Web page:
Macau chief executive promises a government that listens more to the public

Chief executive promises to limit gambling's growth and increase housing

PUBLISHED : Sunday, 17 August, 2014, 6:24am
UPDATED : Sunday, 17 August, 2014, 9:07am

Macau's chief executive vowed to improve his governance by listening more to the public at the city's only election forum with the 400 members of the Election Committee yesterday.

Dr Fernando Chui Sai-on, who is seeking a second term unopposed, also said that in the future all crucial bills should go through a public consultation before being tabled to the city's legislature to ensure consensus.

In May, 20,000 people in the former Portuguese enclave took part in what was described as the largest demonstration since the 1999 handover to condemn a now-shelved bill that would have given lavish retirement packages to retired chief executives and senior officials.

Protesters condemned the government for not conducting a formal consultation before tabling the "self-tailored" bill to the Legislative Assembly.

Chui, 57, introduced his manifesto in a question-and-answer session yesterday to the only group of people out of the 624,000-strong city who can vote in the election. He needs to secure at least half of the committee's support on August 31 to win a second five-year term in office despite being unopposed.

Although he said he was determined to improve the administration's efficiency, he appeared indifferent towards democrats' demand to kick start the public consultation on political reform no later than next year. "You have heard of some opinions while I have also heard of some opinions, too. Everybody has a different view," said Chui, referring to the democrats' call as he addressed reporters' questions after the forum.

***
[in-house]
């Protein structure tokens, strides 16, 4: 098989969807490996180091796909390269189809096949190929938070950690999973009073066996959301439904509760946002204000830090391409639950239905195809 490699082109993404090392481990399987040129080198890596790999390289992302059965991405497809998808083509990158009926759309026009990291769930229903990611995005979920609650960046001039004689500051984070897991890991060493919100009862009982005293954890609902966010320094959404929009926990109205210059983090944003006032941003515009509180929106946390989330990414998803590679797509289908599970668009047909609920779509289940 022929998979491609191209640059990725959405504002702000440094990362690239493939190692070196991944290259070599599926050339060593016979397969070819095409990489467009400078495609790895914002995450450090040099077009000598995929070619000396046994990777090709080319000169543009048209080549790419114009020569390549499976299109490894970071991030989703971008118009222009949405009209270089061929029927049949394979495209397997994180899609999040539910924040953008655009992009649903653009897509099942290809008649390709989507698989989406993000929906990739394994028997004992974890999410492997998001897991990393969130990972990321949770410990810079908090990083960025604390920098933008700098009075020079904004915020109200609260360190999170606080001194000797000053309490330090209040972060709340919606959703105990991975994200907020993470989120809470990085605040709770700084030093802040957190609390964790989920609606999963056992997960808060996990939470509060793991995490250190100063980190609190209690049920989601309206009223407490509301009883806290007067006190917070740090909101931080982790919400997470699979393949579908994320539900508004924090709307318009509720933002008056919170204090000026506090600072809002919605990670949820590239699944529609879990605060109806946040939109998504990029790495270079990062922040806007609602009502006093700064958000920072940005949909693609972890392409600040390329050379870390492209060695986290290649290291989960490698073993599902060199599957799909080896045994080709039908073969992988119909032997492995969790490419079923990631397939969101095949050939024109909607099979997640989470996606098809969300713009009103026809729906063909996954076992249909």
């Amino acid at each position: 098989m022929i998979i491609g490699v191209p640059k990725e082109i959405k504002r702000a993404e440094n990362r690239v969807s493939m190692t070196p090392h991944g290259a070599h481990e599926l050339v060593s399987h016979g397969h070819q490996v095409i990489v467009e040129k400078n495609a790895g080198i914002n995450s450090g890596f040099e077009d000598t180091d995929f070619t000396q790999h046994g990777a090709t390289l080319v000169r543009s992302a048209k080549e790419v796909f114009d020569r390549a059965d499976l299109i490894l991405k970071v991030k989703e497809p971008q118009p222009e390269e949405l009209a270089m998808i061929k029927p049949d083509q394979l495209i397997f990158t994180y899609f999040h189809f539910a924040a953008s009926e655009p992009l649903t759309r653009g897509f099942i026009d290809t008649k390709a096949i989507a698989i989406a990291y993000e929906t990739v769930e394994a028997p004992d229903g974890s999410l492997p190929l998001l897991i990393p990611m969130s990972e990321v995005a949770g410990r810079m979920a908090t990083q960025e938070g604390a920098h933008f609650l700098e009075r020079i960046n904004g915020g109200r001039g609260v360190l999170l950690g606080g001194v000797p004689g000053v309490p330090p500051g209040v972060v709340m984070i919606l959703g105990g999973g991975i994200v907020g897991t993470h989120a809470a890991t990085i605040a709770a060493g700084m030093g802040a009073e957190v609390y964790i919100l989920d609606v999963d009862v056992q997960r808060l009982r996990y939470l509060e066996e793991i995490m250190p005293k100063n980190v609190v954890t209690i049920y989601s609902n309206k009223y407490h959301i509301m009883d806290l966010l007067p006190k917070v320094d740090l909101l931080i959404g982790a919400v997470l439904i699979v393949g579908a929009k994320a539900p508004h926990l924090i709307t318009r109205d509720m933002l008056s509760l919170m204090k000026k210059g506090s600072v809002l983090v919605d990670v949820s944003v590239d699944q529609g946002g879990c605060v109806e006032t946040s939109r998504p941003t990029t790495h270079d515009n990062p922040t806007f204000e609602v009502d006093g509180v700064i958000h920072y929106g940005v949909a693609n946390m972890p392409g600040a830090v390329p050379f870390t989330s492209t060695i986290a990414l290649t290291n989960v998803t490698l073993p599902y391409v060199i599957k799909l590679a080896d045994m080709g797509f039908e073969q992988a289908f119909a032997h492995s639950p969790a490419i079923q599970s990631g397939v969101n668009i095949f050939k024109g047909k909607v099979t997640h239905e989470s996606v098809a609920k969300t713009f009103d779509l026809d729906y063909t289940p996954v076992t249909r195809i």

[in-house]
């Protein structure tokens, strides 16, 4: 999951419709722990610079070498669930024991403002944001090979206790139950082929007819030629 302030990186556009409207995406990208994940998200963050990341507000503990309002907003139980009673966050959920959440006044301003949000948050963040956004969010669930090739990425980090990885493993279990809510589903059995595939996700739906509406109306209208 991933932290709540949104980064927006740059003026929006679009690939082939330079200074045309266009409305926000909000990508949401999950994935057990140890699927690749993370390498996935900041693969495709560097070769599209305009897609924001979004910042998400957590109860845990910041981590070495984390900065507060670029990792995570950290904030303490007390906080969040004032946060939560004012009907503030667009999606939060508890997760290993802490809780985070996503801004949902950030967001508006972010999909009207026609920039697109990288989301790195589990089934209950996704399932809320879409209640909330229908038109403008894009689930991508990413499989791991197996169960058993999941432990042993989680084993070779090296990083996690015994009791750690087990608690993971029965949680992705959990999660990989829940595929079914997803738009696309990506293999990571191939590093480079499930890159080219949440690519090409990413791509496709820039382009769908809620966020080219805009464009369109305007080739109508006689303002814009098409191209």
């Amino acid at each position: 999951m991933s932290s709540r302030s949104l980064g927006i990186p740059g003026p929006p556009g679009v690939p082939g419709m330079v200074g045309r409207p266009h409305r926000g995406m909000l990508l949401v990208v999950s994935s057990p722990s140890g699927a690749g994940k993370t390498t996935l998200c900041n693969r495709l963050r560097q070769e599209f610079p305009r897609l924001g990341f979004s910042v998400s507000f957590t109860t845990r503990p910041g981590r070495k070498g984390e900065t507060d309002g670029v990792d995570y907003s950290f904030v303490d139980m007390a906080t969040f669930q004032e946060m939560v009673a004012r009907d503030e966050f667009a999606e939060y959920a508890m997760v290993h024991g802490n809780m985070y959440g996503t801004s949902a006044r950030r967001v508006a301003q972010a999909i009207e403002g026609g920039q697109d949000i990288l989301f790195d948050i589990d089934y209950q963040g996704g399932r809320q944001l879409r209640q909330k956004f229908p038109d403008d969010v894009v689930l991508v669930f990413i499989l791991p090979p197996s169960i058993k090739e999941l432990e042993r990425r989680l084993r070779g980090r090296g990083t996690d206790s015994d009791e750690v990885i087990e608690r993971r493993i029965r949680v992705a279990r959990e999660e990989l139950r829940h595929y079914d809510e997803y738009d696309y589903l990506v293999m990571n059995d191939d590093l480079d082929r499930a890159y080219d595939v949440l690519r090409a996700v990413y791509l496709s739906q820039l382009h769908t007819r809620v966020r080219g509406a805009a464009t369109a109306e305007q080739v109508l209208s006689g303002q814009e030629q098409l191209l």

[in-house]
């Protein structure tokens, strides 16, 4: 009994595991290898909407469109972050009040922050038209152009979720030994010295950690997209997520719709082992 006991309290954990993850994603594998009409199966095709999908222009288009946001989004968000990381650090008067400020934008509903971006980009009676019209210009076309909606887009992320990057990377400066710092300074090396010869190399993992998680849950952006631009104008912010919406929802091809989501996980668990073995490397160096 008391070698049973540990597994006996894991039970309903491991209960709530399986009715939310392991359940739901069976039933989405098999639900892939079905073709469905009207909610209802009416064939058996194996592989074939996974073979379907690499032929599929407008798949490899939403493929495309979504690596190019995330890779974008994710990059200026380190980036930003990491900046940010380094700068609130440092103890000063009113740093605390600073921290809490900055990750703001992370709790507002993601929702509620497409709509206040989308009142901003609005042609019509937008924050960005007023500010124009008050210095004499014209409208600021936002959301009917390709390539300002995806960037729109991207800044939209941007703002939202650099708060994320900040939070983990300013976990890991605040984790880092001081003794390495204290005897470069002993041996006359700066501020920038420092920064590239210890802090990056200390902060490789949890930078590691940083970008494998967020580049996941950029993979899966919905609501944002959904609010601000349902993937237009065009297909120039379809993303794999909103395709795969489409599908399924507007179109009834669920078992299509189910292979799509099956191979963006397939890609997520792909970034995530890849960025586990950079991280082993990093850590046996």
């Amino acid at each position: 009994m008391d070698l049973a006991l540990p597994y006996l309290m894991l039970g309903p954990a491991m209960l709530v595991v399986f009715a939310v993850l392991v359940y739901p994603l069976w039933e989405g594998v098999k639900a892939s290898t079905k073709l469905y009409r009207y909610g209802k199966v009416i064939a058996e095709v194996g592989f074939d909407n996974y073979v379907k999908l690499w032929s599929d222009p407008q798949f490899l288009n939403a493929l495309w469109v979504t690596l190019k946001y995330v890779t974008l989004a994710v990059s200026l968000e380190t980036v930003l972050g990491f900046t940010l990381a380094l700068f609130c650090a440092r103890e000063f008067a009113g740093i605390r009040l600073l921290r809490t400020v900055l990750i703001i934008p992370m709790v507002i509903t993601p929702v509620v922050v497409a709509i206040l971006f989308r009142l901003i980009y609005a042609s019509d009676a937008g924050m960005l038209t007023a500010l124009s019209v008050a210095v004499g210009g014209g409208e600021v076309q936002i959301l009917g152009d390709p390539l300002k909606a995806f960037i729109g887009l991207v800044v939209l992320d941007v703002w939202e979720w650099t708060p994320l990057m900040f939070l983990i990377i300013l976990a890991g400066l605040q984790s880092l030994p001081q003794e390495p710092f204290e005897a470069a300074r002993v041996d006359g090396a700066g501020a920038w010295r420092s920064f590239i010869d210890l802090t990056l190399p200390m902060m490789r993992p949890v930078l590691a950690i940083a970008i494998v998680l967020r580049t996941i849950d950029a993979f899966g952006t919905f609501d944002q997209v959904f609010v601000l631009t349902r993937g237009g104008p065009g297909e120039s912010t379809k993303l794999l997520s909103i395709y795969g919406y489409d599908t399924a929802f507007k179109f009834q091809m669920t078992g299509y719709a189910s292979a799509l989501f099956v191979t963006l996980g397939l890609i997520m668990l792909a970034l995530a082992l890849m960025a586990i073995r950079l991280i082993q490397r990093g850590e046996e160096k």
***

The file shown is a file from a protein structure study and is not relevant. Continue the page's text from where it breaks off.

Unlike Hong Kong's Basic Law, Macau's mini-constitution does not list universal suffrage as a goal. Chui said he was not in a position to comment on whether the current election method would hamper the government's credibility.

He said housing would be the government's top priority in his next term and promised an additional 32,000 flats would be built - with 28,000 being public housing - by 2020 in an area of reclaimed land.

Chui also said the next administration should control the rapid growth of the city's flourishing gaming business as it had also brought social problems. The casinos in Macau, the only place in China where gambling is legal, generated income of more than 306.8 billion patacas in 2012.

"We want the business to develop in a healthy way and also want to strike a balance between the gaming and non-gaming elements [in the city]," he said.

Chui also promised to offer different kinds of job opportunities in the city.

SJM Holdings chief executive Ambrose So Shu-fai, one of the committee members, said controlling the growth of casinos was needed.

But a young pro-democracy activist was less impressed by Chui's pledge.

Kuan Un-san, president of Macao Youth Dynamics, said: "Chui has been promising to build an open government and diversify Macau's economy every year … but I can't see he has ever put his words into action."

Democracy campaigners will hold an unofficial referendum similar to the Occupy Central poll in Hong Kong to give the city's residents a say. Beijing has denounced the poll as illegal.